SCR SYSTEM PERFORMANCE: Ammonia-system maintenance considerations – Combined Cycle Journal

SCR SYSTEM PERFORMANCE: Ammonia-system maintenance considerations

By Vaughn Watson, Vector Systems Inc

The long-term performance of an SCR system depends on the efficiency of its critical components (Fig 1). While the catalyst often gets all the credit, and all the blame when performance declines, proper maintenance and routine inspection of the ammonia system can alleviate and prevent many factors that contribute to SCR issues in your plant.

It starts with ammonia supply. It is important to work with a reputable and accountable chemical supplier to ensure you are getting the ammonia purity necessary for your system. One way to avoid ammonia contamination is to require dedicated trucks for each haul. Also, requiring certificates and test reports before offload is important for keeping the system free of contaminants like chlorides and calcium, which can damage and plug various ammonia-system components.

Specifying the correct purity grade of ammonia is critical. For aqueous ammonia systems, reagent-grade ammonia (99.95% NH₃ diluted by weight with demineralized water) is the best option. The key differentiation is the purity of the water content of the solution, which if not demineralized could contain soluble minerals that can plug, foul, erode, and damage SCR equipment. Impurities in the reagent solution can lead to vaporizer fouling, ammonia-injection-grid (AIG) plugging, and potential catalyst performance problems. It only takes one bad load of ammonia to experience the headaches associated with ammonia impurity.

For ammonia vaporizers, impurities can plug the spray nozzles or drip rings. They also can cause calcification that hinders vaporization efficiency and can lead to liquid reagent carryover. Channeling and plugging of the vaporizer can lead to NOₓ exceedances and excess ammonia usage.

For electric vaporization systems, inspections of the heater-panel components should be done to ensure all circuits and protective devices are functioning. Inspect the electric heater as well to ensure there is no water intrusion, which can affect heater resistance.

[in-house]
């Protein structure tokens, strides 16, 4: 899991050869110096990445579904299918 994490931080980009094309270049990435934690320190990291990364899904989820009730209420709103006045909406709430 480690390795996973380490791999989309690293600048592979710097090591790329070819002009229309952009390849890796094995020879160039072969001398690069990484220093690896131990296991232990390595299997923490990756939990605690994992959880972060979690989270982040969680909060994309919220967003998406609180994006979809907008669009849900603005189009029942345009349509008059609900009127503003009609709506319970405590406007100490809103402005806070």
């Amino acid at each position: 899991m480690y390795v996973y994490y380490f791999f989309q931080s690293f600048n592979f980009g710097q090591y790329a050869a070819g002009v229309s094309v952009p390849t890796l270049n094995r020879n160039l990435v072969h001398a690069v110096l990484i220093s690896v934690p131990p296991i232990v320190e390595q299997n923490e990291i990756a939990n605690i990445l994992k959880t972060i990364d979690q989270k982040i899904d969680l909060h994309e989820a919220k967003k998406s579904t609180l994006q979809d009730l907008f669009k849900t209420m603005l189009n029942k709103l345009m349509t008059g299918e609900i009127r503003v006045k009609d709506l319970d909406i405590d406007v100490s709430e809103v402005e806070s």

On hot-gas recirculation systems, rotate idle fans weekly, by hand or electrical bump of the motor, thereby ensuring all bearing parts are properly lubricated. Change bearing oil semi-annually using the specified lubricant and check oil levels regularly. Grease bearing seals annually (two or three pumps maximum) using the specified product. Do not use synthetic grease and do not over-grease. Too much grease can leak into the static oil lubricant. Open the coupling cover and regrease the coupling approximately every other month with the product specified.

Inspect the AIG for proper ammonia distribution every outage. Plugging of reagent ports can have a major adverse impact on catalyst performance. If plugging is found, the AIG should be cleaned and its root cause investigated. Note that AIG design can be improved to mitigate plugging and achieve better performance.

For example, specify Type 304 stainless steel for your AIG and eliminate burrs in drilled lances where chips might collect and salt could accumulate.

Catalyst should be inspected every outage to ensure its face is not blocked by rust or insulation. This can majorly affect catalyst performance by masking its active pore sites. The catalyst frame also should be inspected for any areas that may allow exhaust gas and ammonia bypass, which can greatly affect NOₓ and ammonia slip (Fig 2).

Ensuring these key maintenance and inspections are done regularly, and addressing problems when they are discovered, are essential to an efficient SCR system. To assist end users, Vector Systems offers comprehensive maintenance checklists for download at no charge for the following equipment:

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